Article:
Today there are numerous different strands of bermuda grass greens and some of them roll just as well as bentgrass greens.  The main difference is that the amount of care and resources it takes to maintain bermuda grass at that level is far greater than what it takes for bentgrass greens to grow well.  In the areas of the country where bentgrass is a native grass, you'd be amazed at how fast and smooth the greens can be on rinky dink courses that are severely under-funded.

The Red Stick Golf Club in Vero Beach, Florida was insistent on having bent grass greens in Florida years ago thinking that they could just throw money and resources and have bentgrass greens years ago.  In the end they found that it was an impossible venture when they could simply take less money and resources and get the best bermuda grass surfaces and have incredible greens.

Either way, the make %'s on Colonial's greens are high and the deviation in putting make % tends to be low.  That's due to Colonial's greens being rather flat in order to keep the bentgrass in reasonable enough condition.

Instead, Colonial Country Club is a ballstriker's course.  It's very narrow, but many players get intot he habit of laying up a little too often off the tee.  As Jamie Sadlowski and Jon Rahm have shown in recent years you can hit driver and hit it long off the tee and be very effective off the tee at Colonial.

But Colonial CC is a very heavy long approach shot course.  Particularly since it has smaller greens and with the elevations to some of the greens, a missed green in regulation can present some serious issues at converting the scrambling opportunity.

The big question here is which players are trending up or trending down.  In terms of projecting future performance, recency rules the roost on Tour.  The vast majority of winners on Tour did not miss the cut in the prior week's event and if they did play in the prior week there is a trend that they usually played pretty well (i.e. top-25 finish).  Since we have been off and don't have prior week's play to look at, we don't know who is trending up and who is trending down.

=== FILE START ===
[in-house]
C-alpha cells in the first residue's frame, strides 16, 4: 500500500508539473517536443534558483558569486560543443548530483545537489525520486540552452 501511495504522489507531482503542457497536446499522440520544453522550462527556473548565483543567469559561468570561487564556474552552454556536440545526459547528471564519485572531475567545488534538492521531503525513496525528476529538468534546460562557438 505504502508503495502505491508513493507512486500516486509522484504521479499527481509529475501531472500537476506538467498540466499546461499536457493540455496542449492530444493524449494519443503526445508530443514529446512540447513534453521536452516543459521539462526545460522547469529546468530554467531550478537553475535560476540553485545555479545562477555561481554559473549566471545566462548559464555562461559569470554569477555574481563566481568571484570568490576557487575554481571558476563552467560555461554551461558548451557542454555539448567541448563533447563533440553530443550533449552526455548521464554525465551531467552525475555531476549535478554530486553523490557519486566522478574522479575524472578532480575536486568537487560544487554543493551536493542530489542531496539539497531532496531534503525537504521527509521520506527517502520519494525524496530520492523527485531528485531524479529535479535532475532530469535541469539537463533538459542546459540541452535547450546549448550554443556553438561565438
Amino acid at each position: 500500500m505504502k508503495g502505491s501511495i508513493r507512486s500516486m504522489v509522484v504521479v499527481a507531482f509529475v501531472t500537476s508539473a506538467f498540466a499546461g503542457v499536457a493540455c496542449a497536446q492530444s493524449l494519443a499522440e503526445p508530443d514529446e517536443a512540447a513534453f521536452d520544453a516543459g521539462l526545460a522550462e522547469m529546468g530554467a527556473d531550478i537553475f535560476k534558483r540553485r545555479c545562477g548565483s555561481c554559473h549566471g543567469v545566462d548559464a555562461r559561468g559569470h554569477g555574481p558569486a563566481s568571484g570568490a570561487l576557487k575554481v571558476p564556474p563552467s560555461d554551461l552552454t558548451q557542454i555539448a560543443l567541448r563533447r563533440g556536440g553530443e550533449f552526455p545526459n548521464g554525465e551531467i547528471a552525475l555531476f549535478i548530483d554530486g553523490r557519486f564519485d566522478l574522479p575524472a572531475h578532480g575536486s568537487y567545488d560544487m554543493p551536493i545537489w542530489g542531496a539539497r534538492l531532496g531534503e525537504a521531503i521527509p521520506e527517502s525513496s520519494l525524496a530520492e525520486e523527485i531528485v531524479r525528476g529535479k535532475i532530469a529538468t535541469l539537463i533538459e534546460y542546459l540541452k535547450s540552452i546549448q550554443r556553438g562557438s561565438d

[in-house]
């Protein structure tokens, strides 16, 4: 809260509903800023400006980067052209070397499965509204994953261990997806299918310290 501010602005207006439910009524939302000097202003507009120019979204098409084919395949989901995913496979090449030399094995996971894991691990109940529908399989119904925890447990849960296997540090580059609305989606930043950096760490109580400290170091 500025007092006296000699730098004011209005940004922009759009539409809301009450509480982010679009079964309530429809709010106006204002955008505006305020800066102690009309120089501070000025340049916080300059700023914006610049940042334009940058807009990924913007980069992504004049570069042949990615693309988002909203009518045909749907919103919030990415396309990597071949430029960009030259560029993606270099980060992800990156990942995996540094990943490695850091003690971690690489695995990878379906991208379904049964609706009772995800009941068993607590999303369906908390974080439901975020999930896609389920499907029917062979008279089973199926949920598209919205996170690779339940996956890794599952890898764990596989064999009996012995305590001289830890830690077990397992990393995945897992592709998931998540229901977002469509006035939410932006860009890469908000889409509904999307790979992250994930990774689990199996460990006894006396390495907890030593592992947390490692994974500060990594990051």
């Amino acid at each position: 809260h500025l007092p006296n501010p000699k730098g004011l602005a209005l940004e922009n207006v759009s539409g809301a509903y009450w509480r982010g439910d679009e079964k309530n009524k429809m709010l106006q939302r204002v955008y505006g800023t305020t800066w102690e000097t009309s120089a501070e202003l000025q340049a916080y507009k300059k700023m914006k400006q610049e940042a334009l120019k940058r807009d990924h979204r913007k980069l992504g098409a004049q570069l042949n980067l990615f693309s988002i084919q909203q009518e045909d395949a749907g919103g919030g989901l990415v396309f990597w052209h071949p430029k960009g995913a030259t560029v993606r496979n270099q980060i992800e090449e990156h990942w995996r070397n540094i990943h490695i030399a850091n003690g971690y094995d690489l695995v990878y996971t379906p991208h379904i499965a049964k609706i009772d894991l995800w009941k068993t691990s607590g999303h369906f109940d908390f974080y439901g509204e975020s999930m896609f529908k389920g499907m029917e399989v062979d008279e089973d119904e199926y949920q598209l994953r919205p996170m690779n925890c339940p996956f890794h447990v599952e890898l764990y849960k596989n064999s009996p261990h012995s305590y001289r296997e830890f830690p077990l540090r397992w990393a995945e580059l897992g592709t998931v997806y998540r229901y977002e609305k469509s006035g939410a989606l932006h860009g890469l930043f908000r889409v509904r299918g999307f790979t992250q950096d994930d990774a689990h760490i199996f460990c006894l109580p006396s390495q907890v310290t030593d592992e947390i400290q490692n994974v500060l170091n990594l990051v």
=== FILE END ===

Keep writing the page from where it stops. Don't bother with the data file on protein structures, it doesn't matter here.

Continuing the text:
The last critical hole at Colonial CC over the past 5 years has been the par-4 9th hole.  The scorecard says it plays to 407 yards, but to the middle of the green it plays to roughly 398 yards.

The hole is usually the most difficult or second most difficult tee shot on the course as the average tee shot only goes about 260 yards and the field will find the fairway 46% of the time on average.  And about 12-15% of tee shots will find one of the fairway bunker.  This makes it one of the most difficult tee shots on any course on Tour.

Find the fairway is imperative here because the GIR % is usually around 75% on shots from the fairway.  From the left side of the fairway the GIR % is closer to 70% while the right side of the fairway that % jumps to 80%.  From the rough and fairway bunkers the green in regulation percentage drops to 40%.

The 9th is also one of the most difficult holes on the course around the green and with the putter.  About 7-9% of approach shots end up in the water and thus the critical nature of the hole stems from the top performers being able to make par and the rest of the field making bogey or double bogey on the hole.



Jon Rahm +1,200
Justin Thomas +1,600
Bryson DeChambeau +2,200
Xander Schauffele +2,800
Rickie Fowler +2,800
Sung-Jae Im +2,800


Hideki Matsuyama +3,300*
Collin Morikawa +4,000
Marc Leishman +4,000
Joel Dahmen +8,000
Tom Hoge +15,000

*Matsuyama was listed on Bovada sports as starting the event, but was found to not be starting the event and was replaced by Sung-Jae Im.